Surge in British public support for ending arms sales to Israel: poll

Surge in British public support for ending arms sales to Israel: poll
The results show increasing public support for stopping arms sales to Israel, despite the position of Prime Minister Rishi Sunak.
3 min read
12 April, 2024
London's Tower Bridge was lit up with a campaign calling for a end to the Gaza war [Handout/Action For Humanity]

A growing number of British people want the UK government to halt arms sales to Israel, according to a new poll, which comes as the war in Gaza enters its seventh month.

The YouGov poll is the second commissioned by NGO Action For Humanity and shows a rise in support in the UK for ending arms sales to Israel over a ten-day period, highlighting the fast-paced change in British public opinion about the war on Gaza.

Among the 2,124 adults surveyed, 62 percent agreed that the government should stop exporting arms or arms parts to Israel, a 6 percent rise since the previous survey by YouGov and Action For Humanity was conducted at the end of March.

Only 16 percent of respondents said exports should remain, a one percent decrease from the last poll.

The survey came days after the killing of three British citizens in Gaza from the charity World Central Kitchen on 1 April, who were among seven aid workers targeted in fatal Israeli strikes that triggered global condemnation.

The results show increasing public support for stopping arms sales to Israel, which stand in opposition to the position of Prime Minister Rishi Sunak, whose own Conservative Party has been divided on the issue.

The government has come under scrutiny for not publishing legal advice it received regarding arms sales, despite concerns it could be breaching obligations under international law, with Israel being accused of war crimes at the World Court.

Action for Humanity Director Othman Moqbel urged the government to "heed the will" of the public.

"Without delay, all current licences for military equipment and technology, as well as the issuance of new licences, must be suspended while Israel continues to commit grave violations without accountability," Moqbel said.

Action for Humanity and children's charity Save the Children, both operating in Gaza, projected a banner onto a London landmark on Thursday evening to draw attention to the 14,000 children killed in Gaza and to demand an end to arms sales.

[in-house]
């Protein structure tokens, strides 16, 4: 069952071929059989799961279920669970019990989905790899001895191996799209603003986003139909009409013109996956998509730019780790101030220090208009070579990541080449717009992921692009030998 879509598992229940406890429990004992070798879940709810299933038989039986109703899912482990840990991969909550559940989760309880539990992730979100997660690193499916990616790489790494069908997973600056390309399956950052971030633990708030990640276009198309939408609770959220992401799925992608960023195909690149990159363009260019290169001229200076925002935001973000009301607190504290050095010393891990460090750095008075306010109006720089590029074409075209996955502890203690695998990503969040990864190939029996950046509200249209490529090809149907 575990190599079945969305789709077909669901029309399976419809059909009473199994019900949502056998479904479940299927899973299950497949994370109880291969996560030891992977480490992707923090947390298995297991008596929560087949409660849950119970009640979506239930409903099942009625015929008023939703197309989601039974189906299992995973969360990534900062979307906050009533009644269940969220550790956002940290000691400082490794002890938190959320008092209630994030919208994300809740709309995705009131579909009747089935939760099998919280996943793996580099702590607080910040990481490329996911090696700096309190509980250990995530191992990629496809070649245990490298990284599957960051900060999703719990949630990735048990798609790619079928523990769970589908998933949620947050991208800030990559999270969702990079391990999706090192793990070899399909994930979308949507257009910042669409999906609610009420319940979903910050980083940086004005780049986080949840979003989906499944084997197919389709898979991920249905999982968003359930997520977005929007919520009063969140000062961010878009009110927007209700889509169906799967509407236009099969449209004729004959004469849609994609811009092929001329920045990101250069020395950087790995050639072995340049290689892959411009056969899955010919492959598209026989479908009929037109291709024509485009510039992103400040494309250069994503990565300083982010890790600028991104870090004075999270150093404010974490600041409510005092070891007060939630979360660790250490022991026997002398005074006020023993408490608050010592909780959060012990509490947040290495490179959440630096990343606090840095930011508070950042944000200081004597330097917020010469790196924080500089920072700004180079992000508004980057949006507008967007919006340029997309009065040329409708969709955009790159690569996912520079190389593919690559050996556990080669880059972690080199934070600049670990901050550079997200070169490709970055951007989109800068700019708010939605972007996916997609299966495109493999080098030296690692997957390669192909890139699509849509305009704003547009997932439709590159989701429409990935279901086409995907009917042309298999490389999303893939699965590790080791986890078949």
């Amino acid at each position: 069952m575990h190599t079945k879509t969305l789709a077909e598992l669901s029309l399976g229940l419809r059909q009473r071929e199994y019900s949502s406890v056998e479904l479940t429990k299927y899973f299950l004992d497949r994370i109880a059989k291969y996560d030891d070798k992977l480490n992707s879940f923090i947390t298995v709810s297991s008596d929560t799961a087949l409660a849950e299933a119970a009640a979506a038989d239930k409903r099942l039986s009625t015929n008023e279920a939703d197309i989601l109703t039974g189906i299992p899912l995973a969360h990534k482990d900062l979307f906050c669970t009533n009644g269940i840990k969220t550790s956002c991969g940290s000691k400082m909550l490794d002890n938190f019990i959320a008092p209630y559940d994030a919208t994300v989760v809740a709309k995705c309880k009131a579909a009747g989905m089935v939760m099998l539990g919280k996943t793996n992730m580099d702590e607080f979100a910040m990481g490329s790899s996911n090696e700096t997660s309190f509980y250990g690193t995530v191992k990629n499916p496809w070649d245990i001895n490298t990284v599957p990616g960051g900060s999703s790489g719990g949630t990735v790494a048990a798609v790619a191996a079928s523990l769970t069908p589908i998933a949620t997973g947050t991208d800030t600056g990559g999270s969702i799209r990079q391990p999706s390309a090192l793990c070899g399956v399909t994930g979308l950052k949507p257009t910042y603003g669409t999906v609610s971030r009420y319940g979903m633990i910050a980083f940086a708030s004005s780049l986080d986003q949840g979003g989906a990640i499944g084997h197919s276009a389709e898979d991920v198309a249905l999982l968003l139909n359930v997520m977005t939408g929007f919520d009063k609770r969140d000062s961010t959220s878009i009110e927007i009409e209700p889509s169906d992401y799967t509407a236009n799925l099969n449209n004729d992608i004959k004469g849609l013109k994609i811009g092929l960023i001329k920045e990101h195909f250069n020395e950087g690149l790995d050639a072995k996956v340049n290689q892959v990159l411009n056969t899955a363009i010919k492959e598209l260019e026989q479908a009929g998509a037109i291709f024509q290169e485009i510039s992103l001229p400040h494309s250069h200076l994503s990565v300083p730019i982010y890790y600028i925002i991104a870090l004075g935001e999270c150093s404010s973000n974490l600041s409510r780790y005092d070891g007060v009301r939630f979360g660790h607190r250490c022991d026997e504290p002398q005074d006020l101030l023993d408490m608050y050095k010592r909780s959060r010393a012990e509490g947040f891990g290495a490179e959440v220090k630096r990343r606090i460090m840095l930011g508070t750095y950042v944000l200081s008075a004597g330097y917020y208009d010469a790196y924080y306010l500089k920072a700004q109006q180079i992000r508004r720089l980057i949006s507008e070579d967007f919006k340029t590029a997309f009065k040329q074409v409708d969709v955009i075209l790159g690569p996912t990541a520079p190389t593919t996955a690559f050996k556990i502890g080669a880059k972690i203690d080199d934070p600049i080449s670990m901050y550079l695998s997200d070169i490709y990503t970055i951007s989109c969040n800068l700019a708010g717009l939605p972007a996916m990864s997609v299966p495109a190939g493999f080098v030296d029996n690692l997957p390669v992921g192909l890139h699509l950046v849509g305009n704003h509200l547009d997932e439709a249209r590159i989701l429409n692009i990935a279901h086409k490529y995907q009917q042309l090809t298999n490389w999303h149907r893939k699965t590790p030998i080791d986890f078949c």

London's Tower Bridge, just a few miles away from Westminster, was emblazoned with a huge red and white projection stating 'Stop Arming Israel' and 'Ceasefire Now'.

The UK has faced mounting calls from activists and the wider population to stop arms and military equipment licenses to Israel after it was revealed that the engine of the Israeli military deployed Hermes 450 drone and possibly used in the aid worker strike, are made in the UK.

Since 2015, the UK has issued arms sales to Israel worth £489m, including parts for military aircrafts, missiles, tanks, technology and ammunition, according to campaign groups.

The poll asked adults from across political parties whether they believe the UK should stop halting arms sales to Israel in the wake of its six-month war in Gaza.

Three-quarters of Labour voters said arms sales should stop, while nearly half of Conservative voters agreed.

Labour peer and former Middle East Minister Peter Hain said that the latest poll results spoke "volumes" about the surge in public concern over arms sales.

Hain said: "To stop the carnage and starvation the British government must heed this call and implement an arms and parts ban both of exports to, and imports from, Israel now, supported by Labour".

Earlier this week, Sunak defended the government's decision in an interview with LBC radio, saying, "none of our closest allies" have stopped arms sales to Israel. He instead reiterated that the Israeli government should do more to address the humanitarian crisis in Gaza.

Israel has faced increasing questions from its closest allies over its brutal offensive, which has killed over 33,000 Palestinians, decimated swathes of the territory and pushed the 2.3 million population to the brink of famine.